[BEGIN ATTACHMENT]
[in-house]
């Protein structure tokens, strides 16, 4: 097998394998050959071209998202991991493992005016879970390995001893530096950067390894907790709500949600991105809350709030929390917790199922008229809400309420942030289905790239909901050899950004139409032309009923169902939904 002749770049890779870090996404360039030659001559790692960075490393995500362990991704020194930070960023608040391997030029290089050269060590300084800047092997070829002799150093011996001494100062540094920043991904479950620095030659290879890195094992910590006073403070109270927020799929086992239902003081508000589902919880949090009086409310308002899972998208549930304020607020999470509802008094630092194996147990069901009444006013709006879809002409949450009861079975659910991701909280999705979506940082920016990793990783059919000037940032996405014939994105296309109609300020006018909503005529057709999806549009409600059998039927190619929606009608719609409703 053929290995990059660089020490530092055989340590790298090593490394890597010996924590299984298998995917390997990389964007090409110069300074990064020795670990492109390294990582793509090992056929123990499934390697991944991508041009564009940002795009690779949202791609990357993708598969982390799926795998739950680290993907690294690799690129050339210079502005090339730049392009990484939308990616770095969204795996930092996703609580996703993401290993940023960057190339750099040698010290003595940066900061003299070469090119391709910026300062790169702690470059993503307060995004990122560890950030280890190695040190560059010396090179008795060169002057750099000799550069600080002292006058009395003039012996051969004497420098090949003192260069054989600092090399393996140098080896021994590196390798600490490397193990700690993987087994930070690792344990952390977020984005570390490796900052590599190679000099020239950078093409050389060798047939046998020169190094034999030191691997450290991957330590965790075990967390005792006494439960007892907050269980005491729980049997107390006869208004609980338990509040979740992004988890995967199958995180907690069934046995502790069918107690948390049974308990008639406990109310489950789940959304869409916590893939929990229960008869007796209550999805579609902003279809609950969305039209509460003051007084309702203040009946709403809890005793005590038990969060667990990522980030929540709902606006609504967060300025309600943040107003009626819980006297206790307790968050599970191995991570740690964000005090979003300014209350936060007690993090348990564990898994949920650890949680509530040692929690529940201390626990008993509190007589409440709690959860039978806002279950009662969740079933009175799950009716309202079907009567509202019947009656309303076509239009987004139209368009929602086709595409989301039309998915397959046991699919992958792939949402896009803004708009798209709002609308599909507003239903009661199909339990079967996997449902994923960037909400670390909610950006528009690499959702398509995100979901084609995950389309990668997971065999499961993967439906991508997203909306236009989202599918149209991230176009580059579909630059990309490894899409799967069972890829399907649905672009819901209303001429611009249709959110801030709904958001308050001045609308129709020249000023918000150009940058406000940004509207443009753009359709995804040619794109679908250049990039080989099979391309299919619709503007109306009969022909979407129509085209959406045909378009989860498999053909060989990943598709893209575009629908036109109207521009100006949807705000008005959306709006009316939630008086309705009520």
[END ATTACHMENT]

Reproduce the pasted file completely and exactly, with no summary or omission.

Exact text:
[in-house]
């Protein structure tokens, strides 16, 4: 097998394998050959071209998202991991493992005016879970390995001893530096950067390894907790709500949600991105809350709030929390917790199922008229809400309420942030289905790239909901050899950004139409032309009923169902939904 002749770049890779870090996404360039030659001559790692960075490393995500362990991704020194930070960023608040391997030029290089050269060590300084800047092997070829002799150093011996001494100062540094920043991904479950620095030659290879890195094992910590006073403070109270927020799929086992239902003081508000589902919880949090009086409310308002899972998208549930304020607020999470509802008094630092194996147990069901009444006013709006879809002409949450009861079975659910991701909280999705979506940082920016990793990783059919000037940032996405014939994105296309109609300020006018909503005529057709999806549009409600059998039927190619929606009608719609409703 053929290995990059660089020490530092055989340590790298090593490394890597010996924590299984298998995917390997990389964007090409110069300074990064020795670990492109390294990582793509090992056929123990499934390697991944991508041009564009940002795009690779949202791609990357993708598969982390799926795998739950680290993907690294690799690129050339210079502005090339730049392009990484939308990616770095969204795996930092996703609580996703993401290993940023960057190339750099040698010290003595940066900061003299070469090119391709910026300062790169702690470059993503307060995004990122560890950030280890190695040190560059010396090179008795060169002057750099000799550069600080002292006058009395003039012996051969004497420098090949003192260069054989600092090399393996140098080896021994590196390798600490490397193990700690993987087994930070690792344990952390977020984005570390490796900052590599190679000099020239950078093409050389060798047939046998020169190094034999030191691997450290991957330590965790075990967390005792006494439960007892907050269980005491729980049997107390006869208004609980338990509040979740992004988890995967199958995180907690069934046995502790069918107690948390049974308990008639406990109310489950789940959304869409916590893939929990229960008869007796209550999805579609902003279809609950969305039209509460003051007084309702203040009946709403809890005793005590038990969060667990990522980030929540709902606006609504967060300025309600943040107003009626819980006297206790307790968050599970191995991570740690964000005090979003300014209350936060007690993090348990564990898994949920650890949680509530040692929690529940201390626990008993509190007589409440709690959860039978806002279950009662969740079933009175799950009716309202079907009567509202019947009656309303076509239009987004139209368009929602086709595409989301039309998915397959046991699919992958792939949402896009803004708009798209709002609308599909507003239903009661199909339990079967996997449902994923960037909400670390909610950006528009690499959702398509995100979901084609995950389309990668997971065999499961993967439906991508997203909306236009989202599918149209991230176009580059579909630059990309490894899409799967069972890829399907649905672009819901209303001429611009249709959110801030709904958001308050001045609308129709020249000023918000150009940058406000940004509207443009753009359709995804040619794109679908250049990039080989099979391309299919619709503007109306009969022909979407129509085209959406045909378009989860498999053909060989990943598709893209575009629908036109109207521009100006949807705000008005959306709006009316939630008086309705009520």